Millicent Fawcett is the first woman to be commemorated with a statue in Parliament Square. It's also the first statue in the square designed by a woman, Gillian Wearing. It was dedicated on April 25, 2018. In 1866 at the age of 19 Fawcett collected signatures for the...read more
The Detroit Evening News was founded in 1873 by newspaper tycoon James E. Scripps; in 1916, architect Albert Kahn was hired to design a new home for its operations. The Lafayette Boulevard facade features four statues by Corrado Parducci and five panels spelling out...read more
Erected in 1922, below the column which lists the name of the fallen of World War I, stands an orphan in bronze pointing to an inscription ‘Maudite soit la guerre’ (war be damned, or cursed be war.) Feelings ran so high that the memorial was not officially inaugurated...read more
The Albany County Crime Victims Memorial, installed in 1996, is located in downtown Academy Park. The three standing stones are engraved with the words Truth, Hope and Justice. The center medallion reads: "Justice can be secured only if those who are not injured feel...read more
In 1996, when the Reverend Fr. William J. Bausch retired from St. Marys Parish in Colts Neck-- a small town about 12 miles inland from the Jersey Shore -- he gifted his congregation with a statue of Dorothy Day. Dorothy Day (1897–1980) was the founder of the Catholic...read more
This Cesar Chavez mural was dedicated on Cinco de Mayo (May 5) 1995 when SFSU renamed the student union as the Cesar Chavez Student Center. To learn about the symbolism, including the dove which represents nonviolence, hover over the larger image of the mural below....read more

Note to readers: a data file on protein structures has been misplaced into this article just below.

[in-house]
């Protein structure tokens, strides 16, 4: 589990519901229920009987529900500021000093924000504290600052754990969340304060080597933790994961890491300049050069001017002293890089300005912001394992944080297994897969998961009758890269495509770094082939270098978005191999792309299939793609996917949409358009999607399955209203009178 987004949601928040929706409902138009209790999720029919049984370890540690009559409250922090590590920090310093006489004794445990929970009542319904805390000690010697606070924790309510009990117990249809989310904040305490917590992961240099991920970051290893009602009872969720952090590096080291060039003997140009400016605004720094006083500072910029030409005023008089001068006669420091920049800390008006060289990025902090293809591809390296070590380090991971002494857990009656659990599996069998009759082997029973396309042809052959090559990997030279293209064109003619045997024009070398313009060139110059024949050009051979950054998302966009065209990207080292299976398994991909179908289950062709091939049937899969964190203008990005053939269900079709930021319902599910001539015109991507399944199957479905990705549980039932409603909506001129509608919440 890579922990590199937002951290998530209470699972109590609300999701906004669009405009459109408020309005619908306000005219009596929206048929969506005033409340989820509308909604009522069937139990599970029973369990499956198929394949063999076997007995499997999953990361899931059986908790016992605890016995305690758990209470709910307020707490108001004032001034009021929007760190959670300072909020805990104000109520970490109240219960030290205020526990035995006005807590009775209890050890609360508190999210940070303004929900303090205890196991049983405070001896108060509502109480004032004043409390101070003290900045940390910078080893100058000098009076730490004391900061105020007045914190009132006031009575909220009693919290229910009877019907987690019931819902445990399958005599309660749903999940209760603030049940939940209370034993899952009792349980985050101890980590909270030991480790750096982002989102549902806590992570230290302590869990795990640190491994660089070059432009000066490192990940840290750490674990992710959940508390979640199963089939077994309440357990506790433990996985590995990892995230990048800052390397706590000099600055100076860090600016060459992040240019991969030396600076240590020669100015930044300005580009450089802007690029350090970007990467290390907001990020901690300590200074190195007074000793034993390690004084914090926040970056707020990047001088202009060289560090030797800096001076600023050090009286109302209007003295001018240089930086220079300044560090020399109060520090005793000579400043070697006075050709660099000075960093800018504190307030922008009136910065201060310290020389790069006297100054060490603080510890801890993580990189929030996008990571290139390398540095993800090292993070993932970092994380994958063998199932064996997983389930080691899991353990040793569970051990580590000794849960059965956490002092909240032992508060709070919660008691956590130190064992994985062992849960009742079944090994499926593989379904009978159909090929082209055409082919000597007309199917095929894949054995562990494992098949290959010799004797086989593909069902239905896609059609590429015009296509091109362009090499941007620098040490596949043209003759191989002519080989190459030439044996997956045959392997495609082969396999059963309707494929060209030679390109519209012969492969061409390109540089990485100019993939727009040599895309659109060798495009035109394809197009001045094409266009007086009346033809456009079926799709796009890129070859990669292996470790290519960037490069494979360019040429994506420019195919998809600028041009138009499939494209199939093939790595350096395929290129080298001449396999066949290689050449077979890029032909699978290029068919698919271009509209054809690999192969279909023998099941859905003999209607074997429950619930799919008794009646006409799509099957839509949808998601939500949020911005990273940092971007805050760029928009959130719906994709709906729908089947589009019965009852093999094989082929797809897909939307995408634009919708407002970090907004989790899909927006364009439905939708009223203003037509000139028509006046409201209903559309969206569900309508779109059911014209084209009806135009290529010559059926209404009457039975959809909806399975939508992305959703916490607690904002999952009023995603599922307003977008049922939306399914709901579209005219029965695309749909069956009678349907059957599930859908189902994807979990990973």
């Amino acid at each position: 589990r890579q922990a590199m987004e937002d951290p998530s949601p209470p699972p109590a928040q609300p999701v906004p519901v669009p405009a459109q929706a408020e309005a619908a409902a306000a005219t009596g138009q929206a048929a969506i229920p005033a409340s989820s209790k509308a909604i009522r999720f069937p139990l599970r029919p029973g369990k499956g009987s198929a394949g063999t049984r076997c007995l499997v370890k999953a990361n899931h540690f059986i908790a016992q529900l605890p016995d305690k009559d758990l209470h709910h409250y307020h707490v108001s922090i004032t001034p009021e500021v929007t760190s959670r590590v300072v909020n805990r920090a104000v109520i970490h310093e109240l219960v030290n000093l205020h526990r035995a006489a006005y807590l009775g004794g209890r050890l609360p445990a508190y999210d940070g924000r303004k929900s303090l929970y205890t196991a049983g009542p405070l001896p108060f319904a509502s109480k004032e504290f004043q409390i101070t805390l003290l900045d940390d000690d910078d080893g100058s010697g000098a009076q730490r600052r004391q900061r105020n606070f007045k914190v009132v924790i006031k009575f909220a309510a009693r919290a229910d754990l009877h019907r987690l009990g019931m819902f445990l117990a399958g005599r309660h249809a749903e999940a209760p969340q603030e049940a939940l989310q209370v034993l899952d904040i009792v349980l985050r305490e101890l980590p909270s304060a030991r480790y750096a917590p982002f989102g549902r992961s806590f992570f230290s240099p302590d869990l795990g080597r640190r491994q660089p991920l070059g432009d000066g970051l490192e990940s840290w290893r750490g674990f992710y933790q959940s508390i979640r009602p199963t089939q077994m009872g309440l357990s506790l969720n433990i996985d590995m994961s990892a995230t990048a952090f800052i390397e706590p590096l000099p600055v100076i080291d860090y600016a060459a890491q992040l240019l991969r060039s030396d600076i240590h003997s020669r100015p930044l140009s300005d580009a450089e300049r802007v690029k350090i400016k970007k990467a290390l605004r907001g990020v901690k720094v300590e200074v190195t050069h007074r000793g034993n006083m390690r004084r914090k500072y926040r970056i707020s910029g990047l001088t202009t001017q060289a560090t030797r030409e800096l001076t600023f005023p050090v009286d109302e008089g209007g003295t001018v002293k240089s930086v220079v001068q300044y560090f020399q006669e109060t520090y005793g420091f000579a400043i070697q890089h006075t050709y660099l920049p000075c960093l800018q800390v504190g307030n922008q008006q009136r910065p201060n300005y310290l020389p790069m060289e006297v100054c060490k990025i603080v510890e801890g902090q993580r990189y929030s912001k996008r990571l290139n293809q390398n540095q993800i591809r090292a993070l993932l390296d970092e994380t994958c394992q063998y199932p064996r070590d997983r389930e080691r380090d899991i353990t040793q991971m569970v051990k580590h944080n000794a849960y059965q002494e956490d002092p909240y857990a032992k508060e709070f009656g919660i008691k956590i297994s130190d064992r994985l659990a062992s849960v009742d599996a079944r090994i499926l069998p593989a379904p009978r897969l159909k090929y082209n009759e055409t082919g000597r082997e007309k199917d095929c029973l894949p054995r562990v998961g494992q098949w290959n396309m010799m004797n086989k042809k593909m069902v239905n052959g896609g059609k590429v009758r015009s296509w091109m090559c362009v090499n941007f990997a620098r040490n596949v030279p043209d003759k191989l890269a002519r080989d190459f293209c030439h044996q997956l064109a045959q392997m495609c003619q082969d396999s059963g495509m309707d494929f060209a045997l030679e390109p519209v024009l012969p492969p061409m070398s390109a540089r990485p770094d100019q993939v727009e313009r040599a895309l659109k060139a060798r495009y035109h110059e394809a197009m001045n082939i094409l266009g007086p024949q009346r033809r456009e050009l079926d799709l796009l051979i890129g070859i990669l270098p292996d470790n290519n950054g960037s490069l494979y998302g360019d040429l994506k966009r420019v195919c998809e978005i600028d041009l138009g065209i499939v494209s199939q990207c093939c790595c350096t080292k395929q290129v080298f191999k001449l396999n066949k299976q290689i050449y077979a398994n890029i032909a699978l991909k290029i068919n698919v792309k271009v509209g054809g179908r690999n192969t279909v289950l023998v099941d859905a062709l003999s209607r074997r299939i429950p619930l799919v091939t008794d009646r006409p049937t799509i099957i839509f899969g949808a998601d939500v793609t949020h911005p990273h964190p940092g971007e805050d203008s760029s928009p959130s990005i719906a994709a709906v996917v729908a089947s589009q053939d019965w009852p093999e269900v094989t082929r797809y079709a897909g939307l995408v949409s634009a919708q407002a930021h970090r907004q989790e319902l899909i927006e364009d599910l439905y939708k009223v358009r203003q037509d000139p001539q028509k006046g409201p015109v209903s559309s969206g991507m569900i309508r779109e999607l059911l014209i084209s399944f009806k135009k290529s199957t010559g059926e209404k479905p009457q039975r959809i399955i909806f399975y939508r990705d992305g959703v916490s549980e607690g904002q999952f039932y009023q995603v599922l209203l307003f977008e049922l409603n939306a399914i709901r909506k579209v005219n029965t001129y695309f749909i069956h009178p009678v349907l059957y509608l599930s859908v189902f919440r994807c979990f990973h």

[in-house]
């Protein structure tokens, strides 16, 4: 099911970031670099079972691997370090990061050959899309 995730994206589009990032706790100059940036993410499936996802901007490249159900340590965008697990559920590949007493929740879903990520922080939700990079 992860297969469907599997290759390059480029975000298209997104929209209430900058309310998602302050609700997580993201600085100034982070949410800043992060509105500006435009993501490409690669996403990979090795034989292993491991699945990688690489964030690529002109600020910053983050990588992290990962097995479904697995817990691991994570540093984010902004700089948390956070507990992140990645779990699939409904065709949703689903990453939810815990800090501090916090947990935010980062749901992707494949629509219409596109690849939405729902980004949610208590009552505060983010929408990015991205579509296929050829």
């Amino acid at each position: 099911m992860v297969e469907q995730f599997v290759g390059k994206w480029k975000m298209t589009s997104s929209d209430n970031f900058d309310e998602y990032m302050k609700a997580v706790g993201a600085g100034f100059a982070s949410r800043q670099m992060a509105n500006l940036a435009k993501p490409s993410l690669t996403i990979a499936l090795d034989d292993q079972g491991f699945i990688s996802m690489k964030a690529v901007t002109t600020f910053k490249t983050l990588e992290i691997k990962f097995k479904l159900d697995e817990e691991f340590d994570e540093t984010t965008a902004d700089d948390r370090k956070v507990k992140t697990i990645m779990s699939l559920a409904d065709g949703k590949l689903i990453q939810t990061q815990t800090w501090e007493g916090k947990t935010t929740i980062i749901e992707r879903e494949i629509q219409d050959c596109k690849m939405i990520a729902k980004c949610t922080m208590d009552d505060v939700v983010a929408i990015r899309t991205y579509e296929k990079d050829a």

In the waning days of World War II, Würzburg, a city of no military but great historical importance, was reduced to a smoldering ruin in a British fire-bomb attack. Five years before, the Germans rained down the same fate on the English city of Coventry, destroying...read more
Salzburger Park, a half-acre piece of land next to Emmett Park in Savannah, was the very place, on March 12, 1734, that first group of German-speaking Lutherans, known as the Salzburgers, landed in Georgia and were welcomed by General James Edward Oglethorpe. They...read more
Helping Hands commemorates Nobel Peace Prize winner and social reformer Jane Addams (1860–1935), who established Hull House (the nation’s first settlement house), advocated for women’s rights and founded the Women’s International League for Peace and Freedom. The...read more
Ten Questions to Ask at a Historic Site
In his book Lies Across America, Professor James Loewen posed these ten questions to ask at a historic site.
1. When did this location become a historic site? (When was the marker or monument put up? Or the house interpreted?) How did that time differ from ours? From the time of the event or person interpreted?